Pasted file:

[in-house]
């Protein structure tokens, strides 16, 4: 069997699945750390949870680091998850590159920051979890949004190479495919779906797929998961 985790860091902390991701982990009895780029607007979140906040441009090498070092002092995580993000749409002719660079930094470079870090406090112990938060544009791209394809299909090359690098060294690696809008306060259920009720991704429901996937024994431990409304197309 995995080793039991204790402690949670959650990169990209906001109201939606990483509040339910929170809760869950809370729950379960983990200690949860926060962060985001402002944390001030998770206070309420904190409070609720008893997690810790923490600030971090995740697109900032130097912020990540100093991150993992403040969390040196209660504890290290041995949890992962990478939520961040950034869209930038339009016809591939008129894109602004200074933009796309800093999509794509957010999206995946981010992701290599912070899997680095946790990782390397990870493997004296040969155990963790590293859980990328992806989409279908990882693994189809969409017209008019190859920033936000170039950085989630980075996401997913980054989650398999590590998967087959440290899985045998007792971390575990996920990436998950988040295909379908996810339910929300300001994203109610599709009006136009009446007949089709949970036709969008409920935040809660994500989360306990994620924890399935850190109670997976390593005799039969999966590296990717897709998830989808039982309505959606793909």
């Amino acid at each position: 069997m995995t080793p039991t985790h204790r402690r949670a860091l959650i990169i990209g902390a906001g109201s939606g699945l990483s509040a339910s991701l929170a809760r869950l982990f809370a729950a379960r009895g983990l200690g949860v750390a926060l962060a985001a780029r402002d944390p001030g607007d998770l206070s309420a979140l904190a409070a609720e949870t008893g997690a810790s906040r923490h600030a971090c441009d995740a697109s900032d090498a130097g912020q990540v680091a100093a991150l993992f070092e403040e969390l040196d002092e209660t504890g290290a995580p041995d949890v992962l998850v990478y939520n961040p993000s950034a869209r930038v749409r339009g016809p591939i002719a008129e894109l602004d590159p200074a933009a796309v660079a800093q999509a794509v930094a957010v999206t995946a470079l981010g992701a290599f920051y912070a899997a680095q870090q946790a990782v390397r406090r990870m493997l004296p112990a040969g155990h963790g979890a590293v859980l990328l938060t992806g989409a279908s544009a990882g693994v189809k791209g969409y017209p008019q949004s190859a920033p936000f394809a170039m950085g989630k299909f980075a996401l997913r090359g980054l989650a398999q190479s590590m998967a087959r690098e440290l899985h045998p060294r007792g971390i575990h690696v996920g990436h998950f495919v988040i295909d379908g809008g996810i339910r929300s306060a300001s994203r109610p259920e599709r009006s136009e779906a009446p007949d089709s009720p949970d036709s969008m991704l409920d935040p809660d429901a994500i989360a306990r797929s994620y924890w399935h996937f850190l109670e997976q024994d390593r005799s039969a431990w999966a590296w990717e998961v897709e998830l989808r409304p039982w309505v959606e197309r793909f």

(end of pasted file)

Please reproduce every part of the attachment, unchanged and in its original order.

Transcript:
[in-house]
């Protein structure tokens, strides 16, 4: 069997699945750390949870680091998850590159920051979890949004190479495919779906797929998961 985790860091902390991701982990009895780029607007979140906040441009090498070092002092995580993000749409002719660079930094470079870090406090112990938060544009791209394809299909090359690098060294690696809008306060259920009720991704429901996937024994431990409304197309 995995080793039991204790402690949670959650990169990209906001109201939606990483509040339910929170809760869950809370729950379960983990200690949860926060962060985001402002944390001030998770206070309420904190409070609720008893997690810790923490600030971090995740697109900032130097912020990540100093991150993992403040969390040196209660504890290290041995949890992962990478939520961040950034869209930038339009016809591939008129894109602004200074933009796309800093999509794509957010999206995946981010992701290599912070899997680095946790990782390397990870493997004296040969155990963790590293859980990328992806989409279908990882693994189809969409017209008019190859920033936000170039950085989630980075996401997913980054989650398999590590998967087959440290899985045998007792971390575990996920990436998950988040295909379908996810339910929300300001994203109610599709009006136009009446007949089709949970036709969008409920935040809660994500989360306990994620924890399935850190109670997976390593005799039969999966590296990717897709998830989808039982309505959606793909």
């Amino acid at each position: 069997m995995t080793p039991t985790h204790r402690r949670a860091l959650i990169i990209g902390a906001g109201s939606g699945l990483s509040a339910s991701l929170a809760r869950l982990f809370a729950a379960r009895g983990l200690g949860v750390a926060l962060a985001a780029r402002d944390p001030g607007d998770l206070s309420a979140l904190a409070a609720e949870t008893g997690a810790s906040r923490h600030a971090c441009d995740a697109s900032d090498a130097g912020q990540v680091a100093a991150l993992f070092e403040e969390l040196d002092e209660t504890g290290a995580p041995d949890v992962l998850v990478y939520n961040p993000s950034a869209r930038v749409r339009g016809p591939i002719a008129e894109l602004d590159p200074a933009a796309v660079a800093q999509a794509v930094a957010v999206t995946a470079l981010g992701a290599f920051y912070a899997a680095q870090q946790a990782v390397r406090r990870m493997l004296p112990a040969g155990h963790g979890a590293v859980l990328l938060t992806g989409a279908s544009a990882g693994v189809k791209g969409y017209p008019q949004s190859a920033p936000f394809a170039m950085g989630k299909f980075a996401l997913r090359g980054l989650a398999q190479s590590m998967a087959r690098e440290l899985h045998p060294r007792g971390i575990h690696v996920g990436h998950f495919v988040i295909d379908g809008g996810i339910r929300s306060a300001s994203r109610p259920e599709r009006s136009e779906a009446p007949d089709s009720p949970d036709s969008m991704l409920d935040p809660d429901a994500i989360a306990r797929s994620y924890w399935h996937f850190l109670e997976q024994d390593r005799s039969a431990w999966a590296w990717e998961v897709e998830l989808r409304p039982w309505v959606e197309r793909f």